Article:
Translations
سَرَطانٌ في الأنْسِجَه
karcinomrakovinný nádor
cancerkræft
kanserkötücül ur

carcinoma

[ˌkɑːsɪˈnəʊmə] N (carcinomas or carcinomata (pl)) [ˌkɑːsɪˈnəʊmətə]carcinoma m

carcinoma

nKarzinom nt

carcinoma

[ˌkɑːsɪˈnəʊmə] n (Med) → carcinoma m

carcinoma

(kaːsi'nəumə) plural carcinomata (kaːsi'nəumətə)
malignant tumor. The surgeons had to remove the carcinoma from his lungs

car·ci·no·ma

n. carcinoma, tumor canceroso invasivo.

carcinoma

n carcinoma m; basal cell — carcinoma basocelular; bronchogenic — carcinoma broncogénico; ductal — in situ carcinoma ductal in situ; hepatocellular— carcinoma hepatocelular; lobular — carcinoma lobulillar or lobular; non-small-cell — carcinoma de células no pequeñas; renal cell — carcinoma de células renales; small-cell — carcinoma de células pequeñas; squamous cell — carcinoma escamo-celular or de células escamosas; transitional cell — carcinoma de células transicionales
References in periodicals archive ?
As mentioned earlier, classification systems since 1960 have included a mucinous variant of bronchioloalveolar carcinoma (Figure 6).
Bronchioloalveolar carcinoma is a form of noninvasive pulmonary adenocarcinoma that exists in both nonmucinous and mucinous forms.
8) Apart from the issues around small-sample diagnosis and the need to correlate morphology with molecular data and radiology, as already mentioned above, there were 2 major pitfalls in the 2004 WHO classification of adenocarcinoma: (1) the term bronchioloalveolar carcinoma (BAC) was widely misunderstood and misused, and (2) the mixed adenocarcinoma category accounted for most surgically resected cases.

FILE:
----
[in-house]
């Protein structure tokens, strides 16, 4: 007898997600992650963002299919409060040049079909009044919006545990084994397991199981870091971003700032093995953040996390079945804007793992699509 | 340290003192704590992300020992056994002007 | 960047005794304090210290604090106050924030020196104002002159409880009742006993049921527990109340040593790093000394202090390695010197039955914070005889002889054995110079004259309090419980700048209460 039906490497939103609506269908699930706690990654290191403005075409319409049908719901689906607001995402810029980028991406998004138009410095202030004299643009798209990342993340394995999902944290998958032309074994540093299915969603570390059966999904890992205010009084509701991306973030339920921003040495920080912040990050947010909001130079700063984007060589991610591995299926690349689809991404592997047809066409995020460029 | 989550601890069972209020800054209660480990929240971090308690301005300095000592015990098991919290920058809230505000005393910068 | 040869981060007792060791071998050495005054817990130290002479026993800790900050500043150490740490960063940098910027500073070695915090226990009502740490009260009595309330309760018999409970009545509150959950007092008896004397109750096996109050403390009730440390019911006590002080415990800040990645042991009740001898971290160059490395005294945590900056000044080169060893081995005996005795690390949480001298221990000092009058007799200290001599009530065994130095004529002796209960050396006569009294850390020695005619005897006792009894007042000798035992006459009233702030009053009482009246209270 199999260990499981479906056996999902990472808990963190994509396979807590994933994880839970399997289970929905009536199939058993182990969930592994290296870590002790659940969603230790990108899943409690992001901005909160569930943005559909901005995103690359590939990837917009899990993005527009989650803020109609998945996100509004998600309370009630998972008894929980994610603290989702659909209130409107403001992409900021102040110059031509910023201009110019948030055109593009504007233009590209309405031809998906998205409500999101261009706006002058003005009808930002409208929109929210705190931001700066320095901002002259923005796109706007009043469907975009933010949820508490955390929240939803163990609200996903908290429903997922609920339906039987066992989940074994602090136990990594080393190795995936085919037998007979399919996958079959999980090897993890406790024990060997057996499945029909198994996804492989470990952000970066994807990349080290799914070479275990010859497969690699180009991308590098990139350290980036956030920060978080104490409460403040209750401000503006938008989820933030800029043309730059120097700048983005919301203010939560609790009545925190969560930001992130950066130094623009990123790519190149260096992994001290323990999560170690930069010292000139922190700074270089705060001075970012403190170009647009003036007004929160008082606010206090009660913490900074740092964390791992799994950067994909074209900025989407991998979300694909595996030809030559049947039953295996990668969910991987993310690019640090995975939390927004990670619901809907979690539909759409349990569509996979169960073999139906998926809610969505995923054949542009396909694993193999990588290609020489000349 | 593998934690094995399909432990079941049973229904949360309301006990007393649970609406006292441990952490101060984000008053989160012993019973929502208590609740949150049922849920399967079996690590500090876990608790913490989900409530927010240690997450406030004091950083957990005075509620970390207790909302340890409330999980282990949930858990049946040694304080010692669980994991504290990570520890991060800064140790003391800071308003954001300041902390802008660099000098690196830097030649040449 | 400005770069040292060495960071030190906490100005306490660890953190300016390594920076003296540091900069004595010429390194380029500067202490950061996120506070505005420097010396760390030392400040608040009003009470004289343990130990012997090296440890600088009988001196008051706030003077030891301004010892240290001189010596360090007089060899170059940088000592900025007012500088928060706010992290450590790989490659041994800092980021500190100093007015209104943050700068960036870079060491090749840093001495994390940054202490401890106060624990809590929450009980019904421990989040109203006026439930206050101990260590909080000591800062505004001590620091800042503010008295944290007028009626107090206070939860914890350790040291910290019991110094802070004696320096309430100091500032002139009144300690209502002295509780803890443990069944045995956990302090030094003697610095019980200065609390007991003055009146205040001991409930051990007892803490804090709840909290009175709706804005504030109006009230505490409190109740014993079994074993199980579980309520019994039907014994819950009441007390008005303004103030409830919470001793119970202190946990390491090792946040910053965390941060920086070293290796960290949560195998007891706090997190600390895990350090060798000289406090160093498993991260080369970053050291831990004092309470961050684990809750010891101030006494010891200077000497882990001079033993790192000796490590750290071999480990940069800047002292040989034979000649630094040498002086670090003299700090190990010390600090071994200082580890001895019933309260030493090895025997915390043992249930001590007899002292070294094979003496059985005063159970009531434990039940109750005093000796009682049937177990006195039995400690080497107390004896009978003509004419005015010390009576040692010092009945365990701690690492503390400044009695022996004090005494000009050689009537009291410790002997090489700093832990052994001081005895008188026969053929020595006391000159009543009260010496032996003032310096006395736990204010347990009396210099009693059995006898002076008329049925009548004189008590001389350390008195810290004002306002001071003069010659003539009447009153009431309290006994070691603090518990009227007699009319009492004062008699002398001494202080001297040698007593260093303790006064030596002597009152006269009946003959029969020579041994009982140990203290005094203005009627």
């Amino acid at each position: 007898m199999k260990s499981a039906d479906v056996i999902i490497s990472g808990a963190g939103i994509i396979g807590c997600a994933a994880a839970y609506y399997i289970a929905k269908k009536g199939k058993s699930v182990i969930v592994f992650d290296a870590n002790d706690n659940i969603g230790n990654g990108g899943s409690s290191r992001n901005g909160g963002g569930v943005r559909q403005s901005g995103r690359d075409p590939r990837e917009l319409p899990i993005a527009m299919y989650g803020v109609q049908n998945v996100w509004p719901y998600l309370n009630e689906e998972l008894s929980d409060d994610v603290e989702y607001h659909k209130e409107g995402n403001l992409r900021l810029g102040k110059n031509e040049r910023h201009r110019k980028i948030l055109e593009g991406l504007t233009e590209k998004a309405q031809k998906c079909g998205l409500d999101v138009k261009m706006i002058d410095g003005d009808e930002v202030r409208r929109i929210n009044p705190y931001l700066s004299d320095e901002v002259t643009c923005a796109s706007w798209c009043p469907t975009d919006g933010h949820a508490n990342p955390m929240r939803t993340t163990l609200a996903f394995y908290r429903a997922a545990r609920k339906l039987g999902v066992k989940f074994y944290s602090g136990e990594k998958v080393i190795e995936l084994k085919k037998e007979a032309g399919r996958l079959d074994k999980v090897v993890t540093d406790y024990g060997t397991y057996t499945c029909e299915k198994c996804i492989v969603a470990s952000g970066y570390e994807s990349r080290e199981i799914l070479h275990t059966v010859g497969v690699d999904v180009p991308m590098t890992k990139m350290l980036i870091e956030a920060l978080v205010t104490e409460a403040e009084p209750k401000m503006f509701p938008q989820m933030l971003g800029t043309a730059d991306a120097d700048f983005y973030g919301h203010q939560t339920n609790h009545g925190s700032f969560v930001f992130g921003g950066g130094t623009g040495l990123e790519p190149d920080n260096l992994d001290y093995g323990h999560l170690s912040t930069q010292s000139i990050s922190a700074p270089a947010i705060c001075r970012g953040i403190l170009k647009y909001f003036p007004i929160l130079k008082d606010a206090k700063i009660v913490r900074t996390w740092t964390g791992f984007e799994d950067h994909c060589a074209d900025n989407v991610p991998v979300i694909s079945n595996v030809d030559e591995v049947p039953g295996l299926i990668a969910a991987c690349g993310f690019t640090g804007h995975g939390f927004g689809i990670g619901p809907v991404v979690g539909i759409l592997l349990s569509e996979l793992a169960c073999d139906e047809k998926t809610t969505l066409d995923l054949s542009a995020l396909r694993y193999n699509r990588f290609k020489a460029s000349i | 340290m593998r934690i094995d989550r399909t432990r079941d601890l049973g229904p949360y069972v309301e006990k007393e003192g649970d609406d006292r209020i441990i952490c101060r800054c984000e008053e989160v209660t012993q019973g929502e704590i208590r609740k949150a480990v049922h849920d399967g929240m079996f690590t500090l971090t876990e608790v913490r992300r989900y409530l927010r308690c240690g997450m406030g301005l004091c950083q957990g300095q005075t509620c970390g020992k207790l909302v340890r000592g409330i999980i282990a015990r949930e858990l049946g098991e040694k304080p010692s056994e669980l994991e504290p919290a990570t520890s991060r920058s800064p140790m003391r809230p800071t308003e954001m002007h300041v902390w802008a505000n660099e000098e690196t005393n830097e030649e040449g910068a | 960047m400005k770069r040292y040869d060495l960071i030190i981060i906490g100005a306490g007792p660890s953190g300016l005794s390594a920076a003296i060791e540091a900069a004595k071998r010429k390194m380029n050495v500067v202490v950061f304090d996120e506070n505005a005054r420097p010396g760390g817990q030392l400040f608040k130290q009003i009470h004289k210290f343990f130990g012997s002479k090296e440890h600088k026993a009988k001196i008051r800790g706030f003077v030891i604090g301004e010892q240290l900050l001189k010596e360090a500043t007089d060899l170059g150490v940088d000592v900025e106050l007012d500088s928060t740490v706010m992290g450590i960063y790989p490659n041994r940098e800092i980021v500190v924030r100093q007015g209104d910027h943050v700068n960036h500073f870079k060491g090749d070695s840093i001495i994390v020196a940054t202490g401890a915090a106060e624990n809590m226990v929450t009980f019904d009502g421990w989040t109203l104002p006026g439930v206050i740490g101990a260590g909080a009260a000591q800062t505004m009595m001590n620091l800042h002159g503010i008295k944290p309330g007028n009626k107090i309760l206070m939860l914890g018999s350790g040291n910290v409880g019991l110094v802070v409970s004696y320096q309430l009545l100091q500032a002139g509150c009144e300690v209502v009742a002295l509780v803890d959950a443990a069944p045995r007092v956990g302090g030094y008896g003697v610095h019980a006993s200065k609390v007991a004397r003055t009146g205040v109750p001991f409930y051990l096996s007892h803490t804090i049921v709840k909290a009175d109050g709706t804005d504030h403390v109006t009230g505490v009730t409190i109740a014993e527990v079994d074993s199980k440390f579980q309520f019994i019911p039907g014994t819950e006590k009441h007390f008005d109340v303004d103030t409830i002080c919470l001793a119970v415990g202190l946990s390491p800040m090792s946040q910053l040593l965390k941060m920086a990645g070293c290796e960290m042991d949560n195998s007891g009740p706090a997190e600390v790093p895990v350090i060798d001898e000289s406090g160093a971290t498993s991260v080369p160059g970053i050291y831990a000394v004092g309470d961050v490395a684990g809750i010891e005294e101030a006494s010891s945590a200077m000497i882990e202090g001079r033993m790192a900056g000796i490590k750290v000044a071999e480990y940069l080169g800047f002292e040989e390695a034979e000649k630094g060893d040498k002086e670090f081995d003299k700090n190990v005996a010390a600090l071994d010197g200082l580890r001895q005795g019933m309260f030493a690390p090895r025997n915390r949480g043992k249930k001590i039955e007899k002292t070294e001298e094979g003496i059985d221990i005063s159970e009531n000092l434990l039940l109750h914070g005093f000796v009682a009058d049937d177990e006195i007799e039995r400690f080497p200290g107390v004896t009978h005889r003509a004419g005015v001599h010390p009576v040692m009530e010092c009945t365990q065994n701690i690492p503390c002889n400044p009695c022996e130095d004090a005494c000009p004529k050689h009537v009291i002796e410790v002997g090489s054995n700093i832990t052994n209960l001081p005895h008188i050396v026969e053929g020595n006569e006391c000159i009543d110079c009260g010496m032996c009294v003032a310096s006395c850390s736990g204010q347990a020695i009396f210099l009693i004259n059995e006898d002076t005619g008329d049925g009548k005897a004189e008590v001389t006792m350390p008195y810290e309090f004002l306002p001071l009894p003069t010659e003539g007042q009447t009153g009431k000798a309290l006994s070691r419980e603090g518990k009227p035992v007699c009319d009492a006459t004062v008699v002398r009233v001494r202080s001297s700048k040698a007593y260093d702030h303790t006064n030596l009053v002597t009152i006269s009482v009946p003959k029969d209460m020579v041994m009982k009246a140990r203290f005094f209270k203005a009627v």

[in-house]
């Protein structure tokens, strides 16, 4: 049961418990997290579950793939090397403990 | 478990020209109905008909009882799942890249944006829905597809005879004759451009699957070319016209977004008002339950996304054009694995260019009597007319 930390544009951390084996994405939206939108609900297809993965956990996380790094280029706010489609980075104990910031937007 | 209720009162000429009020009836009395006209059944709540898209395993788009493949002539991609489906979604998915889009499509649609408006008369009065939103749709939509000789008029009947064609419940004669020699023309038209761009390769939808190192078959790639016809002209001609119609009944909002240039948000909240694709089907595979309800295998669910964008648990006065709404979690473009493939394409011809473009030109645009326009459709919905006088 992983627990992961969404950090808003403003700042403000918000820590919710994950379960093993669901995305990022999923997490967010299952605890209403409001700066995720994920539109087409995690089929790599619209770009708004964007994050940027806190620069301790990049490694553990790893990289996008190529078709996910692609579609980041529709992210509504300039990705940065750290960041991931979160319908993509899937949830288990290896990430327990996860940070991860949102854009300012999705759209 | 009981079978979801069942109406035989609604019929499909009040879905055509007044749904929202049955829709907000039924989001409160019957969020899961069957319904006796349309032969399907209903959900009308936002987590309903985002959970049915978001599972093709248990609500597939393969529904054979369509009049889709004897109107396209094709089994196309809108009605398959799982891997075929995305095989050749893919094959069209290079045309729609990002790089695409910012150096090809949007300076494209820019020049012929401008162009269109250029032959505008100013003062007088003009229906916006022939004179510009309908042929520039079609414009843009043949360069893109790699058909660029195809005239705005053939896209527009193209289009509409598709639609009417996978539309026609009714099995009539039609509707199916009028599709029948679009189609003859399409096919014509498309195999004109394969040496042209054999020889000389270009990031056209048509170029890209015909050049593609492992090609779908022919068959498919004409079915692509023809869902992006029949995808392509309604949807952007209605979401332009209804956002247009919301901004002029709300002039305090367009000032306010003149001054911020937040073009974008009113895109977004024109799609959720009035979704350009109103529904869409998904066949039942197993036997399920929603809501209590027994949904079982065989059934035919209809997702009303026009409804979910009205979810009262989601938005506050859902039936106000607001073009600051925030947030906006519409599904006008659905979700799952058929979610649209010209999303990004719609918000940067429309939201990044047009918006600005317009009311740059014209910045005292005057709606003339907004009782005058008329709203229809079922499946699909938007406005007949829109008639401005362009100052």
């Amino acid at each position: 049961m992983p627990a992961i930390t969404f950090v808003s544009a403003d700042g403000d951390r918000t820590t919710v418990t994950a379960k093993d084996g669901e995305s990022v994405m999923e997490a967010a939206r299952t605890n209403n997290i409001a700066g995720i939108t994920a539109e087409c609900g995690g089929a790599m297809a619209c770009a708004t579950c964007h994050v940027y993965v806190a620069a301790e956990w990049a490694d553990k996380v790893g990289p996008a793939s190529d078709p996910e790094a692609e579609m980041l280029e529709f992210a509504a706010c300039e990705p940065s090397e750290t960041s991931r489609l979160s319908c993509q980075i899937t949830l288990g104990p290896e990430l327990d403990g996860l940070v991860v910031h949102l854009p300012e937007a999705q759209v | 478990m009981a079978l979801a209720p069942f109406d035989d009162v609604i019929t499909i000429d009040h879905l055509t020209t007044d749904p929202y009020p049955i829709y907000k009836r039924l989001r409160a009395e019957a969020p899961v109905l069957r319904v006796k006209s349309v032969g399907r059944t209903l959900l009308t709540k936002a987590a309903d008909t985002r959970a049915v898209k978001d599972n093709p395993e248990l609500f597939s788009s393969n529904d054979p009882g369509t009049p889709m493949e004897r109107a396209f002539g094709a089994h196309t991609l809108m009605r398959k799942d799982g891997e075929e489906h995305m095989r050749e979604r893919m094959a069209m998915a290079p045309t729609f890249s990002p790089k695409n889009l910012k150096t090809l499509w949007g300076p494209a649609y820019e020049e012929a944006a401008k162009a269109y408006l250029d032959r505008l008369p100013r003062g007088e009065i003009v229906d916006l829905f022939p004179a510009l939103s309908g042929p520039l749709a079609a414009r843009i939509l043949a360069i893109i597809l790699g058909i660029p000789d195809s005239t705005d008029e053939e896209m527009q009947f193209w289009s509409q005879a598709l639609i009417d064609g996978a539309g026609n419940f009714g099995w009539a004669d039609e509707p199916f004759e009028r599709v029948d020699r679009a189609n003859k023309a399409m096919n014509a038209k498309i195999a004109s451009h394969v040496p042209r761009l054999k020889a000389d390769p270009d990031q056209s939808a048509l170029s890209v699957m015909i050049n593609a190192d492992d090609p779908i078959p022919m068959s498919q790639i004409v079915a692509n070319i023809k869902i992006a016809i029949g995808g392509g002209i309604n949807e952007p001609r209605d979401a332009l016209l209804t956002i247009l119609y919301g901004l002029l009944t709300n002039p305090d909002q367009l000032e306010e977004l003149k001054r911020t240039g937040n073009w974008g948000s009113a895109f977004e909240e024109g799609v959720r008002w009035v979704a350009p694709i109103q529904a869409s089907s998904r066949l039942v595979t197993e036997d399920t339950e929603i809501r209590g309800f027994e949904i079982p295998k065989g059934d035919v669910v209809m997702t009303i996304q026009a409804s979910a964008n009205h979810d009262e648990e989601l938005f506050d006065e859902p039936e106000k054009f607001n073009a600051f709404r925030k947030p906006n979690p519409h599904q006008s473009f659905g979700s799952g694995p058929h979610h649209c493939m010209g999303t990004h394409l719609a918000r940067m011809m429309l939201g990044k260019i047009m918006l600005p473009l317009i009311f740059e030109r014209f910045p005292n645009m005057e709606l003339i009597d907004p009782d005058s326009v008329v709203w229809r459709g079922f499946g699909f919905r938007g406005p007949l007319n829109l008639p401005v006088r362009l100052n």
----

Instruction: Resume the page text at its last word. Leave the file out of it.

After institutional review board approval, our pathology database was searched using one or more of the following diagnostic terms: lung, frozen section, adenocarcinoma, bronchioloalveolar carcinoma, adenocarcinoma in situ, mostly bronchioloalveolar carcinoma, bronchioloalveolar carcinoma with focal invasion, minimally invasive adenocarcinoma, and mixed adenocarcinoma.
Frequent EGFR mutations in noninvasive bronchioloalveolar carcinoma.
7) The major changes are as follows: (1) the cessation of the use of the term bronchioloalveolar carcinoma, (2) the addition of a category of minimally invasive adenocarcinoma, and (3) the classification of invasive adenocarcinoma according to its predominant subtype.
4-6) However, studies that applied the strict 2004 World Health Organization (WHO) definition of bronchioloalveolar carcinoma failed to demonstrate this association.
Comparison of the immunophenotypes ofsignet-ring cell carcinoma, solid adenocarcinomawith mucin production, and mucinous bronchioloalveolar carcinoma of the lung characterized by the presence of cytoplasmic mucin.
The initial indication for Resmycin is expected to be for the treatment of bronchioloalveolar carcinoma (BAC), a subset of non-small cell lung cancer.
SEATTLE -- Enrollment is under way for a new research study to study the effectiveness of an investigational agent in patients with bronchioloalveolar carcinoma (BAC), a subtype of non-small cell lung cancer.
Differential CT features of infectious pneumonia versus bronchioloalveolar carcinoma (BAC) mimicking pneumonia.
CHICAGO -- Enrollment is under way for a new clinical trial to study the effectiveness of an investigational agent in patients with bronchioloalveolar carcinoma (BAC), a subtype of non-small cell lung cancer.

Full browser ?